thats a sweet deal!
Ore. high court rules live sex shows should be allowed
10:21 AM PDT on Thursday, September 29, 2005
By CHARLES E. BEGGS, Associated Press Writer
SALEM -- The Oregon Supreme Court struck down as unconstitutional Thursday a state law against conducting live sex shows and a local ordinance regulating conduct of nude dancers.
Both restrictions violate the Oregon Constitution's guarantees of free speech and free expression, the court said in a pair of 5-1 decisions.
The free expression rulings continued the court's modern pattern of broadly interpreting state constitutional rights as forbidding virtually all regulation of obscenity.
The state constitution, adopted in 1859 says, "No law shall be passed restraining the free expression of opinion, or restricting the right to speak, write or print freely on any subject whatever."
Justice Michael Gillette, who wrote the majority opinions in both cases, said it "appears to us to be beyond reasonable dispute that the protection extends to the kinds of expression that a majority of citizens in many communities would dislike -- and even to physical acts, such as nude dancing or other explicit sexual conduct that have an expressive component."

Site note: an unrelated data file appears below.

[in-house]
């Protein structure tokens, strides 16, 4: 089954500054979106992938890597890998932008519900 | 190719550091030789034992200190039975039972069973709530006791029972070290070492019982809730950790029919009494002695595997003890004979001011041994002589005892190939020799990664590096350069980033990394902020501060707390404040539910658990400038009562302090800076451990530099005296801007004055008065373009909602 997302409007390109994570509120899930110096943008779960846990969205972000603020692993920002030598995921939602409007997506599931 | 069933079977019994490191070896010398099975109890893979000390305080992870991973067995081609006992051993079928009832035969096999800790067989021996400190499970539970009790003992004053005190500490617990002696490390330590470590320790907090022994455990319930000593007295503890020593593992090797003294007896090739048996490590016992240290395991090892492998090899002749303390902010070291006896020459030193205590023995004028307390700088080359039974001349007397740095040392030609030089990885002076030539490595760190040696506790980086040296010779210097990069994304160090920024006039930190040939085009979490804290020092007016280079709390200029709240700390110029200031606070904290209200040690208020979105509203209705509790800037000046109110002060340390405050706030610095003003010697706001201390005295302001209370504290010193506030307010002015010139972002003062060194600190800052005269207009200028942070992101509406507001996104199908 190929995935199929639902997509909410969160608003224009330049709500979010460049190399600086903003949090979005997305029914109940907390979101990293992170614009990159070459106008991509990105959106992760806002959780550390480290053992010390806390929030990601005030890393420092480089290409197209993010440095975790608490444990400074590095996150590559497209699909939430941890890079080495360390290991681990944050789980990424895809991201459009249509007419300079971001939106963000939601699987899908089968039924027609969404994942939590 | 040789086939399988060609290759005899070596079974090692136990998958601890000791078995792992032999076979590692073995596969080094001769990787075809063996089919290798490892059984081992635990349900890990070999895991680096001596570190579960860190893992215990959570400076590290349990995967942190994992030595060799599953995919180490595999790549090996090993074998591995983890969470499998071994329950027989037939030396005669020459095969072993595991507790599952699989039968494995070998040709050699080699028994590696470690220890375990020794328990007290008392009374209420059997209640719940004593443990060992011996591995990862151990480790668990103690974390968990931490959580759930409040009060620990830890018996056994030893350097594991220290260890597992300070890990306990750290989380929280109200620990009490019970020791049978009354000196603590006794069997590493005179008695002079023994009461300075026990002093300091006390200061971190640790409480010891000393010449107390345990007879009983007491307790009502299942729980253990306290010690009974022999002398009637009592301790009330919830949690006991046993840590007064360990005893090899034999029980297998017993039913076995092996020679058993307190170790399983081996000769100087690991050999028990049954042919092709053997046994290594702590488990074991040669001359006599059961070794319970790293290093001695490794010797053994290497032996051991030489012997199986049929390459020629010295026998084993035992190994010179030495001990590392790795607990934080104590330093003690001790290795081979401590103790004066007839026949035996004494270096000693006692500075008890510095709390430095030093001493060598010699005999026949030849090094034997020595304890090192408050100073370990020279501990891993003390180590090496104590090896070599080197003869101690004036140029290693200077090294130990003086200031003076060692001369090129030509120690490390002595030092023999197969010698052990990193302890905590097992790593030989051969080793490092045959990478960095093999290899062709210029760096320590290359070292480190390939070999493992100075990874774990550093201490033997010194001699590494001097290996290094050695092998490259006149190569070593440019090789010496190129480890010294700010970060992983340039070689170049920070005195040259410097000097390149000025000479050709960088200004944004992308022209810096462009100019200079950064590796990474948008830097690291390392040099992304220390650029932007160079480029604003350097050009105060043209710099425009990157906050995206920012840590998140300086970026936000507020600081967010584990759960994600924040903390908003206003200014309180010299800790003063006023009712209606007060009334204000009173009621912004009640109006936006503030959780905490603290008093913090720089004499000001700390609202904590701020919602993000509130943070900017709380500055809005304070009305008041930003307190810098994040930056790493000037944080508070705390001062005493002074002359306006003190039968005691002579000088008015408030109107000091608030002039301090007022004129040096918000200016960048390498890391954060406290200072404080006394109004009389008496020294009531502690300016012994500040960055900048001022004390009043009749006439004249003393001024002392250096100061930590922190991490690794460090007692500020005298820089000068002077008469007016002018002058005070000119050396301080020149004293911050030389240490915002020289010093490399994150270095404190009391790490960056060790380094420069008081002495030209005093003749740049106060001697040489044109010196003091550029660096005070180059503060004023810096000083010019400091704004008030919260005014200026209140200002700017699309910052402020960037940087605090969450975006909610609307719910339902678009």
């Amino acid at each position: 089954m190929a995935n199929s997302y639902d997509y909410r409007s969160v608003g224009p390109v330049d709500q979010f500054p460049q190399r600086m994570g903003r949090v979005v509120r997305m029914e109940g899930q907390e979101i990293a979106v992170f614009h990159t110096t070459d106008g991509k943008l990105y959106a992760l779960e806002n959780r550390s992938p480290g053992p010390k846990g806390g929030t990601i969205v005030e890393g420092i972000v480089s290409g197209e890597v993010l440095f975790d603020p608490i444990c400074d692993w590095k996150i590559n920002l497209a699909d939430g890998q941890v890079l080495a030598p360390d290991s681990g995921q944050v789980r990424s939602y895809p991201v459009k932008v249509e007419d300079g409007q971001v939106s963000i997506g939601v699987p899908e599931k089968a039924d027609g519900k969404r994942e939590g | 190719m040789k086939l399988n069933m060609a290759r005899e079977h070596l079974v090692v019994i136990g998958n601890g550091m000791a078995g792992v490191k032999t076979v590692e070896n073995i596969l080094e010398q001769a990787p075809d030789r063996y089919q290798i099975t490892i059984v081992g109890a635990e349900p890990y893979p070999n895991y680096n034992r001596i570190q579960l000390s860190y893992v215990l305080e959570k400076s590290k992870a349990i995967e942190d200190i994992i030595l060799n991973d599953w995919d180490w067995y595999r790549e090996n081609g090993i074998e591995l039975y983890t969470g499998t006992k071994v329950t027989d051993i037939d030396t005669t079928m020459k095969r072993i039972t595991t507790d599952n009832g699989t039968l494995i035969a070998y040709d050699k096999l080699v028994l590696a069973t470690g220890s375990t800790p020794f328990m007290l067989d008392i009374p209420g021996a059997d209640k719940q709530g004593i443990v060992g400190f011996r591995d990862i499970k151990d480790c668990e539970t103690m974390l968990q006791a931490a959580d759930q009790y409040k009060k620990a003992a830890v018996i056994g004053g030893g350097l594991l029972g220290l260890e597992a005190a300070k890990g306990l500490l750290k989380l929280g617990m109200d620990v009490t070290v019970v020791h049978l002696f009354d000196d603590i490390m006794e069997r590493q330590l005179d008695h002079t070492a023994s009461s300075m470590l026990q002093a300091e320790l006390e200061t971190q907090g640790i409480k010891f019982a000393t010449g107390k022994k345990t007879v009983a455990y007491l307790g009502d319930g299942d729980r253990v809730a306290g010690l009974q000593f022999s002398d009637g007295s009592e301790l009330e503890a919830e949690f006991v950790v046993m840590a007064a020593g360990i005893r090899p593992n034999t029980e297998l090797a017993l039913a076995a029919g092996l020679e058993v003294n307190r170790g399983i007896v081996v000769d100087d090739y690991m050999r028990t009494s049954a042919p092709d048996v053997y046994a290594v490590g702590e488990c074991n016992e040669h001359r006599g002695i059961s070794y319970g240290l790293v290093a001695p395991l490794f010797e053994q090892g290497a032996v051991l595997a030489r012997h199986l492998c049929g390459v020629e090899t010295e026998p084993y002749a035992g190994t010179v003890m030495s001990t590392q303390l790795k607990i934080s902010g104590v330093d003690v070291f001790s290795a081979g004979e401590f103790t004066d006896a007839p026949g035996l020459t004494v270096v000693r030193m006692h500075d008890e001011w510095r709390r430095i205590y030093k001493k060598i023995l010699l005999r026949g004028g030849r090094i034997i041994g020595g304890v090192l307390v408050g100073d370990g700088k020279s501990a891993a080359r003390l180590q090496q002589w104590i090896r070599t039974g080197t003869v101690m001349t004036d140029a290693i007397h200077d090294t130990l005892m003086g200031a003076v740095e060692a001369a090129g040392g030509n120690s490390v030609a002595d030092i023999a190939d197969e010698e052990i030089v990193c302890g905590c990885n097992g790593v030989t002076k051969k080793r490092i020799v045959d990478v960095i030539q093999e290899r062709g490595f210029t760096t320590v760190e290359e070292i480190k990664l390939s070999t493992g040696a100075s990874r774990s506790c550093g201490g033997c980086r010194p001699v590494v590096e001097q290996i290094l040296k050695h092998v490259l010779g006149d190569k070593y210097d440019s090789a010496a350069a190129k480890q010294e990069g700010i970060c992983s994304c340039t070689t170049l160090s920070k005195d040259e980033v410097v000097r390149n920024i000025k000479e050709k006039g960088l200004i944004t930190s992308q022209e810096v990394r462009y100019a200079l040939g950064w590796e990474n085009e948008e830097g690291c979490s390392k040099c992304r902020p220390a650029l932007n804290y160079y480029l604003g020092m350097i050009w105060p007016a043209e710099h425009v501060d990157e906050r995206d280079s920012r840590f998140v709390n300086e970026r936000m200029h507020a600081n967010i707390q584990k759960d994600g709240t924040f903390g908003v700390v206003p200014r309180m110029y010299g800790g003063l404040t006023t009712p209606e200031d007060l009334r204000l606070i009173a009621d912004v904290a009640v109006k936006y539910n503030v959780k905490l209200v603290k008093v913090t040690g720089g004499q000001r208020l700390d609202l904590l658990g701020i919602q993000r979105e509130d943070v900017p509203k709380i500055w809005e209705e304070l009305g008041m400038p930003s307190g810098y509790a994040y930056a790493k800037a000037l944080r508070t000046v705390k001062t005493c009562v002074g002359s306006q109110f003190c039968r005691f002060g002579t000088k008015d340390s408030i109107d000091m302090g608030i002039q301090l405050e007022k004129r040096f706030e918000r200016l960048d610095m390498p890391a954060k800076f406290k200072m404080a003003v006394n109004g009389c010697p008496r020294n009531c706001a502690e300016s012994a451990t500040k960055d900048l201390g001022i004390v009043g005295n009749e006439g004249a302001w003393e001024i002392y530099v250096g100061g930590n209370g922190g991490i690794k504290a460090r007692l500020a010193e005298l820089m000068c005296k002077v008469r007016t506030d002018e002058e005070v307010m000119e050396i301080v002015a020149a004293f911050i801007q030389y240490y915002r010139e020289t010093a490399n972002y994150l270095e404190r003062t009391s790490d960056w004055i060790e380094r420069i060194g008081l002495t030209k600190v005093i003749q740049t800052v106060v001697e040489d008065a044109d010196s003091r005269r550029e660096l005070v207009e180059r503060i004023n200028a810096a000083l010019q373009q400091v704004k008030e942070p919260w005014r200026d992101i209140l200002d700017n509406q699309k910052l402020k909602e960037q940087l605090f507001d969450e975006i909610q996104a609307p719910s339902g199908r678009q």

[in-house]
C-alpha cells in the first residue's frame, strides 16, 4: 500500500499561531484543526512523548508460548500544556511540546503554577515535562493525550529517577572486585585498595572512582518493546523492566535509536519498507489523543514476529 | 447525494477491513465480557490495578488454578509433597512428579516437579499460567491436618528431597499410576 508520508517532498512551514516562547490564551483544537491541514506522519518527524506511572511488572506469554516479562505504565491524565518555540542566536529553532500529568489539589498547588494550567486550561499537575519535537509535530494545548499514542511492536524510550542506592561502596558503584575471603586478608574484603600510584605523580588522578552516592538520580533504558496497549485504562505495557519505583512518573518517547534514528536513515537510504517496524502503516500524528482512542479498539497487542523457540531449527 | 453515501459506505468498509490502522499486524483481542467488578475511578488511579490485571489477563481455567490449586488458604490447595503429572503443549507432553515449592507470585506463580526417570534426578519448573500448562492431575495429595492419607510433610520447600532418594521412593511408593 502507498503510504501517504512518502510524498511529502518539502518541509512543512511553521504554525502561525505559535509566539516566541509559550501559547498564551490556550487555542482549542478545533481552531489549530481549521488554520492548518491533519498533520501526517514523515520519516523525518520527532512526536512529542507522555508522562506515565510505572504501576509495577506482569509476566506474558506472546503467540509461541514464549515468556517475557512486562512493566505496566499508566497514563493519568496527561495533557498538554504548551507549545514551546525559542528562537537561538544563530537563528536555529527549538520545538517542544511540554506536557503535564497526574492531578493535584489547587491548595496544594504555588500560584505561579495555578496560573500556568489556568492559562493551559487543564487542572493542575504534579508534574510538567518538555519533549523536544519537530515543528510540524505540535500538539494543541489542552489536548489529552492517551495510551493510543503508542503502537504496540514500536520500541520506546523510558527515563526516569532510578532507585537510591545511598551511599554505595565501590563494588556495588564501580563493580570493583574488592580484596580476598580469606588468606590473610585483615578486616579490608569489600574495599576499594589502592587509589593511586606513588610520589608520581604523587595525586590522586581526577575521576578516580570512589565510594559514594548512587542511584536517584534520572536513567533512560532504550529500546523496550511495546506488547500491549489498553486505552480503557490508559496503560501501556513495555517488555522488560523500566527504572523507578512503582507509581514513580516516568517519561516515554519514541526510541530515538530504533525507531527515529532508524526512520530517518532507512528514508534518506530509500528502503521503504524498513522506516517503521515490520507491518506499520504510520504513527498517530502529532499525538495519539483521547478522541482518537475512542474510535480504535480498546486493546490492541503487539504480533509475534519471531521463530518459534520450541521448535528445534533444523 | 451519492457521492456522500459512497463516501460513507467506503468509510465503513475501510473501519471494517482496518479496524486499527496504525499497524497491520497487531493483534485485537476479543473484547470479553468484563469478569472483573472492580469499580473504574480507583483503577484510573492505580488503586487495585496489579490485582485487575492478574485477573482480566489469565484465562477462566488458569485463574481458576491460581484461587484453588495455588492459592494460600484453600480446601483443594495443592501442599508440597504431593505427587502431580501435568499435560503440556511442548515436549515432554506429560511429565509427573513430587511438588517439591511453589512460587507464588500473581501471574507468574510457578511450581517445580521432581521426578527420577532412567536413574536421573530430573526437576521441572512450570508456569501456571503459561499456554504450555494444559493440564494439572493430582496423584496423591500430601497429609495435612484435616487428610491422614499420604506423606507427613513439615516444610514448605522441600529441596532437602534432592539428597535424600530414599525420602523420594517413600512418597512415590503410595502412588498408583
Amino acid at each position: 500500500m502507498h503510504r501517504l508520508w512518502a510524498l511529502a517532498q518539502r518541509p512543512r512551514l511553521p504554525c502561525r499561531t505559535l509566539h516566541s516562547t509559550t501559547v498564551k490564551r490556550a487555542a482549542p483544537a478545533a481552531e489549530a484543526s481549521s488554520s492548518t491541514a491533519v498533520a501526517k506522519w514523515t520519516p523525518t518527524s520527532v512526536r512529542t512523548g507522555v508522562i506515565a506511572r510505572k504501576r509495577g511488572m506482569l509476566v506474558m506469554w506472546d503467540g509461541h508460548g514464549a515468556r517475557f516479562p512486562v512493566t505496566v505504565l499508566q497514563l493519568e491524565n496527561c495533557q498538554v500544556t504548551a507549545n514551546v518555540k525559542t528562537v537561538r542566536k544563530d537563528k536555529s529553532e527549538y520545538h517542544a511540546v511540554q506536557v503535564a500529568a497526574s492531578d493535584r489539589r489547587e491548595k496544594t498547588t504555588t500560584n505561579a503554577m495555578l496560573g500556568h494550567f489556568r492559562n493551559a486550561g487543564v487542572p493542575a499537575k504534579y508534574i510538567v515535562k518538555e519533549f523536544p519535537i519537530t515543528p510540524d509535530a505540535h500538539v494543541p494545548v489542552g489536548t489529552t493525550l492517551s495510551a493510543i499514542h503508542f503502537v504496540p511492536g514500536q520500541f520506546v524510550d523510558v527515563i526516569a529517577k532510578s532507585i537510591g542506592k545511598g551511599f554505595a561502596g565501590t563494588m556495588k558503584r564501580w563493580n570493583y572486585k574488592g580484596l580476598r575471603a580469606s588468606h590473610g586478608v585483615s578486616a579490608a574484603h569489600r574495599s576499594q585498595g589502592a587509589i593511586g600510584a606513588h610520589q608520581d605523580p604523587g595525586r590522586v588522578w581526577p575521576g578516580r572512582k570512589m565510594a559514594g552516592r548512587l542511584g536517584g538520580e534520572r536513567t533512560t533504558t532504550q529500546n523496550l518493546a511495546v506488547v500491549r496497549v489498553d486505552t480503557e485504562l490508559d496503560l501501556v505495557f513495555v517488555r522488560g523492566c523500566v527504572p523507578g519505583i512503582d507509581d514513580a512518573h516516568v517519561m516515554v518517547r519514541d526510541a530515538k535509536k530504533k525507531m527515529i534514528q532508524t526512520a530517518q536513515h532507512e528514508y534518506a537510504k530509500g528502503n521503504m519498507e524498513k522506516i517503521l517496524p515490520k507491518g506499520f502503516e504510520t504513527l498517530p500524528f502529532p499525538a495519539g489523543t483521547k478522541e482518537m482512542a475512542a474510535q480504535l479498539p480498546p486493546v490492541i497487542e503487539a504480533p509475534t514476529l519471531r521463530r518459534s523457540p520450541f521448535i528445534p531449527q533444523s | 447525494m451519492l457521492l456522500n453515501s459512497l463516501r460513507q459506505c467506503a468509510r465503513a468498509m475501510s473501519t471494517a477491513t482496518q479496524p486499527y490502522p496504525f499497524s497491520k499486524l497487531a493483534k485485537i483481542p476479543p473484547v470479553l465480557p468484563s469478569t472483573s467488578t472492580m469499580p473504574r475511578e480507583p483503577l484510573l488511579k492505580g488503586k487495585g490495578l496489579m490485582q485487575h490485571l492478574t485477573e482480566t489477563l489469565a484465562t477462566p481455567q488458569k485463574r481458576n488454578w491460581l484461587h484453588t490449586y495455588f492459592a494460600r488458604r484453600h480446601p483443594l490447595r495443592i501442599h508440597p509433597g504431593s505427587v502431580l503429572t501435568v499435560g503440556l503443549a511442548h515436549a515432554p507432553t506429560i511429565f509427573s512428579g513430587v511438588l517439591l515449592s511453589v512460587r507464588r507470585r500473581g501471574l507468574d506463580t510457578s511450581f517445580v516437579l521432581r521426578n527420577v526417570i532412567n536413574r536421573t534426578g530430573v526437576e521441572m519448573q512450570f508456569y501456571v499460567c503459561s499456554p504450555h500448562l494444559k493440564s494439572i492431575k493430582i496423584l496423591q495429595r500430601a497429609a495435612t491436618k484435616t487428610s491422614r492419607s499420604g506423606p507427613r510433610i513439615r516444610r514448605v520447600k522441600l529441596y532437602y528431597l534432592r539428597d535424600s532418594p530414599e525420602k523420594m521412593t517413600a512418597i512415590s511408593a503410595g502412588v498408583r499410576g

One ruling involved the owner of a Roseburg adult business featuring live sex performances in private rooms.
Charles Ciancanelli was convicted of the crime of promoting a live sex show after undercover police paid women to perform sexual activities while the officers watched in the "performance rooms" at the business, called Angels.
The Supreme Court tossed out that conviction although it did affirm Ciancanelli's conviction of promoting prostitution.
The high court's other ruling overturned an ordinance in the city of Nyssa that required performers to stay at least four feet away from patrons at nude dancing clubs.
Owners of "Miss Sally's Gentlemen's Club" in the small Eastern Oregon town were fined $185 each for violating the ordinance.
Religious conservatives, neighborhood groups and local officials have complained that the Supreme Court's rulings have led to a thriving sex industry in Oregon.
But voters three times have rejected ballot measures that would have restricted the adult entertainment industry, most recently in 2000 when a measure to allow zoning of sex shops was defeated.
Both rulings on the sex show laws reversed the Oregon Court of Appeals.
The lower court, in split decisions, contended that bans on sexual performances should be considered valid as "historical exceptions" to free speech rights because there were restrictions on public nudity and sexual conduct when the constitution was adopted.
Supreme Court Justice Paul De Muniz dissented from both of Thursday's decisions.
De Muniz said he could not conclude that "masturbation and sexual intercourse in a `live public show' " is a form of speech that the drafters of the Oregon Constitution sought to protect.
He said he disagreed with the idea that "regulation of public sex acts must stop at the theater door